This is a very large genus containing hundreds of species. Those best known and most useful to the florist are P. maculosa, P. marmorata, P. pubifolia and P. Saundersii (often known as P. arifolia argyreia). They are from tropical South America, which stamps them as plants that like heat, but they endure a greenhouse temperature for weeks without any apparent harm. A pan of these beautiful little plants is very attractive and their fleshy, succulent leaves enable them to withstand the dry air of a living-room better than the vast majority of our plants.
They need shade in the summer but none in the winter and should never be kept too wet. A lumpy, loose soil with a mixture of broken charcoal, or even broken crocks, will suit them well, and a pan three or four inches deep is better for them than a deep pot. The best specimen of P. maculosa I ever saw was growing on a rockwork at the side of the path in a palm house where it received plenty of moisture but no superfluous water at the roots.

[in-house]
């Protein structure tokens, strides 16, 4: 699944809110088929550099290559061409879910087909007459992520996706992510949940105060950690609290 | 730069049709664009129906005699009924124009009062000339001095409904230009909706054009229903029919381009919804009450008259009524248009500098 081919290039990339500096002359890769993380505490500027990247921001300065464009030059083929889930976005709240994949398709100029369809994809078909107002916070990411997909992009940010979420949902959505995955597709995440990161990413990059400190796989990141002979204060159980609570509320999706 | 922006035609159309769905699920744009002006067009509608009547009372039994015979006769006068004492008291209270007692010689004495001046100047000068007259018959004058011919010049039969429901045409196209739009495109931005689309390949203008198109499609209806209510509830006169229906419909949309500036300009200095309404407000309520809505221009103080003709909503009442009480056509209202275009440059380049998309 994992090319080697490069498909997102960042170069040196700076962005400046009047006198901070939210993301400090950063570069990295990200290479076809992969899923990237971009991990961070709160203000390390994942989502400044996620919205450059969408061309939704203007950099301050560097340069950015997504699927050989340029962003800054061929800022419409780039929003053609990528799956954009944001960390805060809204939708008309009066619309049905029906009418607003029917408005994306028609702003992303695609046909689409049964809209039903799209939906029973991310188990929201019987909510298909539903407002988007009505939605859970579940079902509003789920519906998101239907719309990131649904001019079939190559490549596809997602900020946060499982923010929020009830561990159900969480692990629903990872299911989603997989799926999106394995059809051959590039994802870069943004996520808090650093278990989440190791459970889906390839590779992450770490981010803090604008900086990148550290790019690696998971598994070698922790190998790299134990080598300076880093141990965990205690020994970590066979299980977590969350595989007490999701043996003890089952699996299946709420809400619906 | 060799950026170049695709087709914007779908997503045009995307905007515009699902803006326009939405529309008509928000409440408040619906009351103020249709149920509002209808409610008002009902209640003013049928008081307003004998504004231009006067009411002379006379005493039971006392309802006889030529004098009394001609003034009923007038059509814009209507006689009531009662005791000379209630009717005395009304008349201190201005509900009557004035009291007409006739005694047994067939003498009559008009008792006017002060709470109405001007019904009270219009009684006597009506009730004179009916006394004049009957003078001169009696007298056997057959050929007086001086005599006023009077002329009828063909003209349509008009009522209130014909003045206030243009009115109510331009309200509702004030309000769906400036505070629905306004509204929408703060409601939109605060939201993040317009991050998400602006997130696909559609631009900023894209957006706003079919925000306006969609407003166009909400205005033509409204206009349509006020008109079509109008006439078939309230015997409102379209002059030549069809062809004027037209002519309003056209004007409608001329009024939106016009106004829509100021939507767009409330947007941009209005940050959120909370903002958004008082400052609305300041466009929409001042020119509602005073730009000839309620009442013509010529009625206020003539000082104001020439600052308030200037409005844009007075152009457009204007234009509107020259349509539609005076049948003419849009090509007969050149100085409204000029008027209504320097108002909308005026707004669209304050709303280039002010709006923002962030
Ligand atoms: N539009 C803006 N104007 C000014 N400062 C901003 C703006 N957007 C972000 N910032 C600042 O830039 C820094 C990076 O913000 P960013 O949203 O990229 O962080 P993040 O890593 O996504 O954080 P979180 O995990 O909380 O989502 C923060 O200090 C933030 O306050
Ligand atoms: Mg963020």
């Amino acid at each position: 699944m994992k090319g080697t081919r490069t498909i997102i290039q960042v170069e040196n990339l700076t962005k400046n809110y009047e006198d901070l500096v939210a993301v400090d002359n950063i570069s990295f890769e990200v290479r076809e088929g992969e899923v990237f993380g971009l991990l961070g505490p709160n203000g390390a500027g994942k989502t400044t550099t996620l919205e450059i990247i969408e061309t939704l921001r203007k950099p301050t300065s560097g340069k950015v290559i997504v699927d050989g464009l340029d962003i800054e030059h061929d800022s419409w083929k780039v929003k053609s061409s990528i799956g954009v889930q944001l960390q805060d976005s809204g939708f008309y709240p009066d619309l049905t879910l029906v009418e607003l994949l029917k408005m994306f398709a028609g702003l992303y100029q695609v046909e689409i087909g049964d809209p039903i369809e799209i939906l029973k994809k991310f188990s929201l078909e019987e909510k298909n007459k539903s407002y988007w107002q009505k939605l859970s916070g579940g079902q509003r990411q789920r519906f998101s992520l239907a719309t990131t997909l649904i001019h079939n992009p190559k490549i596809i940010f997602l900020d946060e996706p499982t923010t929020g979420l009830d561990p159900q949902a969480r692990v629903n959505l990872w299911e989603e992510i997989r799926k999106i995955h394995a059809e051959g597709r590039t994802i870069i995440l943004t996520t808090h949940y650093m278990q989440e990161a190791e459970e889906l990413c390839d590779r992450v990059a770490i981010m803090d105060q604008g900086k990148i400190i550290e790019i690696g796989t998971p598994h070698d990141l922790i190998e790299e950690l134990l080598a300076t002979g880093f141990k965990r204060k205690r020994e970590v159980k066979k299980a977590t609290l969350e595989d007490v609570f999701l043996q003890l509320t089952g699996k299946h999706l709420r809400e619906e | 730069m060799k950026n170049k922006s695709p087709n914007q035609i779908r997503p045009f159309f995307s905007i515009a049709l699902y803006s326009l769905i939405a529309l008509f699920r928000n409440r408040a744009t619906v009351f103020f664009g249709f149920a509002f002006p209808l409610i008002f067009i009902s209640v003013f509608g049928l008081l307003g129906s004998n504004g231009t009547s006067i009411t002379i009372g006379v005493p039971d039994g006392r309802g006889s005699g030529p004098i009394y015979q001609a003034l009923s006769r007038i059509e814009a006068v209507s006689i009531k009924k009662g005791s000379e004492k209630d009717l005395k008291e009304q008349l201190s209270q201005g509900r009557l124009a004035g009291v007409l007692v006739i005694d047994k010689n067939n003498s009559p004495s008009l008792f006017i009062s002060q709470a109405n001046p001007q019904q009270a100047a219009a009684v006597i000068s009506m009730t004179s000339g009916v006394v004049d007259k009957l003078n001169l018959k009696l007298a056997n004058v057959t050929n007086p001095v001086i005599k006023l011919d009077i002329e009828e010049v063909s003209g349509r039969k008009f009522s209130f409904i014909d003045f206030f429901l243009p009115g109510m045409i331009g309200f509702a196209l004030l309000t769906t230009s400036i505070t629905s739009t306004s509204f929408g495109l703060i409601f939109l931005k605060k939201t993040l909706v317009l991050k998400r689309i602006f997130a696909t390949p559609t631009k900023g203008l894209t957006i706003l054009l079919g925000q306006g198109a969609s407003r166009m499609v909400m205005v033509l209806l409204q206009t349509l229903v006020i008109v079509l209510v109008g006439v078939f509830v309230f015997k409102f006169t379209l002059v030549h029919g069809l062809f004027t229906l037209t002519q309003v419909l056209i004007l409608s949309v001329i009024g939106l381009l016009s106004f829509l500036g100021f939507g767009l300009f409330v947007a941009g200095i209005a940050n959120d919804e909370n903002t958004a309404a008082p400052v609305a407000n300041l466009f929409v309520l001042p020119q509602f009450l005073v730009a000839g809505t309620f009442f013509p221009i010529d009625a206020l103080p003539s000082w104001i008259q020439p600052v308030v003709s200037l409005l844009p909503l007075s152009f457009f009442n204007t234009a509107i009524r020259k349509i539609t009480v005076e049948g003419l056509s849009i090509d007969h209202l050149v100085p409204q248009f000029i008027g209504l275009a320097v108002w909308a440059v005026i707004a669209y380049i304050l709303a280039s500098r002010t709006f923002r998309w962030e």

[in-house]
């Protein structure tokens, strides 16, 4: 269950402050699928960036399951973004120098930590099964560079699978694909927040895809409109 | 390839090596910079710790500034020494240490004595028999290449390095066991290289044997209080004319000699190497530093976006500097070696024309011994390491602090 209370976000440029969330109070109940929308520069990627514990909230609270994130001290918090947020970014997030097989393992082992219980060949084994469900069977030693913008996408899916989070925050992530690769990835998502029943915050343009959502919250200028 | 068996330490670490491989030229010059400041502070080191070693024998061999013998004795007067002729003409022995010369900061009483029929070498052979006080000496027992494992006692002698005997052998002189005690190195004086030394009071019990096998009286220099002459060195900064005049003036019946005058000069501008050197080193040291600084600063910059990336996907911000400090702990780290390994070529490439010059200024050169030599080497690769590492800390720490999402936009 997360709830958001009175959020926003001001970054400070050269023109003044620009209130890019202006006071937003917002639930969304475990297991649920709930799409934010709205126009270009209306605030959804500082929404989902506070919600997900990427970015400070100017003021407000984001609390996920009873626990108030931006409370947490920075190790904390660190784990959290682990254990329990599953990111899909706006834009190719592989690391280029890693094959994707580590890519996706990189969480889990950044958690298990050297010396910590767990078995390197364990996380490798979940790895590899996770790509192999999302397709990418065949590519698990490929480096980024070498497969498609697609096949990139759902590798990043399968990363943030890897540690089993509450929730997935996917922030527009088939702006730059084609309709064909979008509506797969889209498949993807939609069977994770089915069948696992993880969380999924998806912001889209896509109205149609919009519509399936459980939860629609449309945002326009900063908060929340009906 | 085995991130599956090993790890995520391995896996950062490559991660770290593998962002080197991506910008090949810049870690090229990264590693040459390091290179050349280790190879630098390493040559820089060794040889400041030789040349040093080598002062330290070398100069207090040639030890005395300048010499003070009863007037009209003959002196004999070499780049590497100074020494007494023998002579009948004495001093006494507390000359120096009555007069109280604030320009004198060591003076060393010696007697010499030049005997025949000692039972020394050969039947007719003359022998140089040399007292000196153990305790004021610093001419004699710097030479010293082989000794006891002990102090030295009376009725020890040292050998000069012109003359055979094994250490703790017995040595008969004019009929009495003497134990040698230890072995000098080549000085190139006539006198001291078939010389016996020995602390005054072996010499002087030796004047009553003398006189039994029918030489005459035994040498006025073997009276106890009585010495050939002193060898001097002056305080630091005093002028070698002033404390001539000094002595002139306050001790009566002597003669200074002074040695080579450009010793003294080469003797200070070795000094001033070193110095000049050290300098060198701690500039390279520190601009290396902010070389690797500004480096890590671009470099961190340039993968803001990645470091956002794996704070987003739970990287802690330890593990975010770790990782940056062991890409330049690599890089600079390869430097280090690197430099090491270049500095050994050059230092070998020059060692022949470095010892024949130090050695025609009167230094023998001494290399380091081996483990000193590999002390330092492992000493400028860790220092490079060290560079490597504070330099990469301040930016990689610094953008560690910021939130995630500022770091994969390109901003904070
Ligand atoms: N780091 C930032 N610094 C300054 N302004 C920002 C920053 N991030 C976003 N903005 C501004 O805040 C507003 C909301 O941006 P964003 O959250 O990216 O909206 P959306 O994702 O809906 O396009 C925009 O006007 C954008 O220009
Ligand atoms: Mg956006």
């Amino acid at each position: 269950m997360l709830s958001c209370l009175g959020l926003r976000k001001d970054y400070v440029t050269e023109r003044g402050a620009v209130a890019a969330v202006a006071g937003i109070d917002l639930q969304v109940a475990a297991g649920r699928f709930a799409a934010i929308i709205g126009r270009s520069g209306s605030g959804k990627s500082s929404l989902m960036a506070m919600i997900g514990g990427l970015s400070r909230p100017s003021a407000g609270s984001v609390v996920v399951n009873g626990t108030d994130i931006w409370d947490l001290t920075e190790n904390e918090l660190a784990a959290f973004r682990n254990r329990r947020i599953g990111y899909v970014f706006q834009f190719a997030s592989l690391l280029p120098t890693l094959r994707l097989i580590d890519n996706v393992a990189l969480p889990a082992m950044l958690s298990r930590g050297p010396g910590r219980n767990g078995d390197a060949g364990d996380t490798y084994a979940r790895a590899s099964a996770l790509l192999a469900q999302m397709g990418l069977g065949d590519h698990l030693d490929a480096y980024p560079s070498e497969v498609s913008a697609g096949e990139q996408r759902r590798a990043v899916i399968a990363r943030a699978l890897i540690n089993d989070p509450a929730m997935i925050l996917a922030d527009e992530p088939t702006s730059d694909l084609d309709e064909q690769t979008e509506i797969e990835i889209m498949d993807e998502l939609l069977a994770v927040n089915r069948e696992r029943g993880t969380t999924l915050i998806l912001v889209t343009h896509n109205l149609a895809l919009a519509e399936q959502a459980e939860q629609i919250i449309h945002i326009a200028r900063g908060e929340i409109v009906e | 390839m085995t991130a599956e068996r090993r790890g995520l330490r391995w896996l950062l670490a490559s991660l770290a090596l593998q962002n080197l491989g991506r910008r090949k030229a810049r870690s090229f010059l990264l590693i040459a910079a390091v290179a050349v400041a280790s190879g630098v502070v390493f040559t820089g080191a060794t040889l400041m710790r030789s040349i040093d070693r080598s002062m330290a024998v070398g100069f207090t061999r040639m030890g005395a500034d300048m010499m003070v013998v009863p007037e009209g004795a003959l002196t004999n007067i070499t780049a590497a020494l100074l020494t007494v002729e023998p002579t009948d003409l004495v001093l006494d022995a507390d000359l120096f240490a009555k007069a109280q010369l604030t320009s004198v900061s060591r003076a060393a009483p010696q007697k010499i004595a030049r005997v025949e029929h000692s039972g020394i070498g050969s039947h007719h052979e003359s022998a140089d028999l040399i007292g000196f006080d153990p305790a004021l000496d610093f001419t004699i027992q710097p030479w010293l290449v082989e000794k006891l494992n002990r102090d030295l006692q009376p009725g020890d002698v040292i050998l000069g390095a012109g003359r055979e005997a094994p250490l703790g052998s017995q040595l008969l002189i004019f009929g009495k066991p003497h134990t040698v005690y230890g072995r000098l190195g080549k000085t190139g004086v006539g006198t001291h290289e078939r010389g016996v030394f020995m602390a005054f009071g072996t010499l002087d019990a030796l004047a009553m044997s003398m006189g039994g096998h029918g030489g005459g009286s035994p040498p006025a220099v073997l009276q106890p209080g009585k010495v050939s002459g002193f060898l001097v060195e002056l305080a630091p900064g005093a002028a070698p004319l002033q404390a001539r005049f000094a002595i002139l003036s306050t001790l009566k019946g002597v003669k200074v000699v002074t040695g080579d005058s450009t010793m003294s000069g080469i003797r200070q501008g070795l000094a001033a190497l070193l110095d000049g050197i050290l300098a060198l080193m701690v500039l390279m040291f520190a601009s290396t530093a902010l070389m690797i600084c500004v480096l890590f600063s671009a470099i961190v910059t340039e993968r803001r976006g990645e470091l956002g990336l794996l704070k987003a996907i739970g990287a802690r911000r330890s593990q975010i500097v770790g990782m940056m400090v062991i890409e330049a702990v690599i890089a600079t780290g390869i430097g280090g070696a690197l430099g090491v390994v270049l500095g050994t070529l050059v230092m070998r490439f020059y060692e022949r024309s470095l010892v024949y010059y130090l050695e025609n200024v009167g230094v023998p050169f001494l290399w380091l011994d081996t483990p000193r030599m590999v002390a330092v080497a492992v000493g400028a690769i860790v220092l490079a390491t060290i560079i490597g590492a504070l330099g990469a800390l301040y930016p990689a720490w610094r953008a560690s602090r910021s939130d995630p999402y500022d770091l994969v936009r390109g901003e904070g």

They are easily propagated in sand or sandy soil in a bottom heat of 75 degrees, either by the leaf, as you do Begonia Rex, or with an inch or so of the stem attached. Early spring is the best time to propagate.
The flowers of all are inconspicuous; it is the ornamental leaves that make the plant valuable. P. pubifolia is well adapted for a hanging basket. P. maculosa makes a fine subject for a pan, and the beautiful species illustrated herewith makes a compact plant of great beauty. All the species that are desirable for the commercial florist can be said to be of easy culture.
Peperomia Saundersii (P. Arifolia Argyreia).